So, guys, I’ve seen a couple of you post today asking why there isn’t an International Men’s Day*.

OK, I get it, it’s supposed to be about equality right? So why do we have something for women we don’t have for men?

I’ll explain why, but before we begin I’d like you to stop, look up from your desk (or other place of work) towards a female college. Don’t stare, but just imagine for a few moments that you’re not you, you’re that woman who you know, probably respect and hopefully care about.

Ok. So let’s go.

Now you’re a woman, your pay just got cut by 24%. Put that into pounds and pence and think how pissed off you are. You should be, it’s outrageous that because you just switched gender you’re getting paid less, but that’s what happens. And it adds up. Over your life as a woman you’re going to earn on average £300,000 less than you would have done as a man. Now we’re all proud of our penises, but I don’t think any of us would claim that it makes us 24% more productive at work. If yours does, please post tips in the comments.

Let’s head outside for a bit to calm down. Maybe a bit of shopping over lunch? Well, get ready for the double whammy, because not only do you have a lot less cash now, but you have to pay more for the same stuff. That’s right, on average the female versions of products (for example clothes) cost 7% more than the male ones. And of course, from now, your going to have to buy sanitary products once a month whether you like or not. And they’re a luxury, so you pay VAT on them as well. Lucky you.

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WATCH: Why we are #INtogether this International Women’s Day

Liberal Democrat women explain why women are better off in the EU

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Opinion: We must not be complacent!

internationalwomensday

Yesterday was International Women’s Day. We have a lot be proud of, but there is still a long way to go.

On Friday I spoke at a hustings organised by Youth Parliament. Afterwards, I had several young women come up, inspired and engaged with what I had to say. It was brilliant to see them keen on becoming politically active.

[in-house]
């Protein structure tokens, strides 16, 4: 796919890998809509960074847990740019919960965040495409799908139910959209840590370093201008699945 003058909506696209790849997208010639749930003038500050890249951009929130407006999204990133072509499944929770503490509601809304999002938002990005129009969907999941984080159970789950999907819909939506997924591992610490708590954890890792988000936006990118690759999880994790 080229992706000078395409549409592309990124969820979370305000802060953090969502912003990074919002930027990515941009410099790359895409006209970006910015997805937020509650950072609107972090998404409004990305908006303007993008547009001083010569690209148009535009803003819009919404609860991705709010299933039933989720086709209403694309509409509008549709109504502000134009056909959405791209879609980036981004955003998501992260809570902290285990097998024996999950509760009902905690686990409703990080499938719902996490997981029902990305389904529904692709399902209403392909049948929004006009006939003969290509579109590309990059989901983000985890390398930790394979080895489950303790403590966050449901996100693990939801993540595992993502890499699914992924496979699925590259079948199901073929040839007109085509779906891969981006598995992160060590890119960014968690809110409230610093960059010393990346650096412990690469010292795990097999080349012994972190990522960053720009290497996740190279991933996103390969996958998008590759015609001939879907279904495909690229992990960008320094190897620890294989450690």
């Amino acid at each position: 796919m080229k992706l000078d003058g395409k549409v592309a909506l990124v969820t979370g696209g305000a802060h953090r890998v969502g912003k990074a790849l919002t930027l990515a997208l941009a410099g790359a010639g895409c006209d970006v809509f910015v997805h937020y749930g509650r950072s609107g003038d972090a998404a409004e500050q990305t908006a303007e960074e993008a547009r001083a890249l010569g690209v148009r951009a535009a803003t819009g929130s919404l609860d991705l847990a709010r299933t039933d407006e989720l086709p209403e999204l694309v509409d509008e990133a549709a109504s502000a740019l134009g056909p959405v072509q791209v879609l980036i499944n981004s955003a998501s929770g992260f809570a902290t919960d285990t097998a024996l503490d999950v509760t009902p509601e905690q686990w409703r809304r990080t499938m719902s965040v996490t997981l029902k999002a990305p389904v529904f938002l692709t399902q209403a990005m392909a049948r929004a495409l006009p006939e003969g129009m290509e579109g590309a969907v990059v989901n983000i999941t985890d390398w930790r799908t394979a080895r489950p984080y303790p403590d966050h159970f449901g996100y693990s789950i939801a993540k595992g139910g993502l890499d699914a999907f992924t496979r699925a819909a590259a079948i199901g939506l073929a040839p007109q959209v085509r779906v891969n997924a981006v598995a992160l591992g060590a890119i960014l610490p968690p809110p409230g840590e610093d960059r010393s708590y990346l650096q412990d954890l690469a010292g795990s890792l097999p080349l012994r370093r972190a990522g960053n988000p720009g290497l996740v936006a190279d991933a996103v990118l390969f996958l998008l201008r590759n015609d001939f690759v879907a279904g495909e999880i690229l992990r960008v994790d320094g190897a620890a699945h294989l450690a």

But as I left I was approached by two teenage lads, well-spoken, but of a completely different mindset. They asked me why women should be encouraged into politics because “it is a career which suits men.” I was aghast. I could not believe that attitude could exist among young people today. I am prepared for sexism from older generations, but my generation and those younger than me surely have been brought up in a world where men and women are equal?

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Who’s the woman who has inspired you most?

Caron and ShirleyIt’s International Women’s Day today and on Twitter, there’s been an #inspiredby meme on Twitter where we have to say which women have inspired us.

I went a bit mad, as you can see from my Twitter feed. I’ve been lucky enough to know so many fabulous women in politics from all parties that if I started writing about them now, I’d still be here this time next week. And that would just be politics. So I’m going to limit myself to just two.

The first is someone who was my first political hero, ever since she made that speech at that first SDP conference where she talked about being required to scale unscaleable heights as she announced her candidacy for the Crosby by-election. She’s done so much to advance and advocate women’s rights internationally. She was a minister in a world where it was ok for interviewers like Robin Day to compliment female MPs on their outfits and say how pretty they looked. She was brave enough to recognise that she and the Labour Party had come to the end of the road and to branch out in a new direction when the SDP was formed. Her energy even now, at the age of 84, is incredible. It was fantastic to have her come to Scotland for the best part of the last 10 days of the referendum campaign last year. She was filling halls and winning debates right up till the last minute. I found it quite emotional to see a Yes campaigner come up to her on Dunfermline High Street and say that she’d been her hero all her life too. I’m talking of course about Shirley Williams. She’s had such a fascinating life. It must have been so hard to have been uprooted and sent to strangers across the Atlantic during the War, thousands of miles from her parents but she threw herself into that experience. As she grew up she met some of the most progressive thinkers of her day.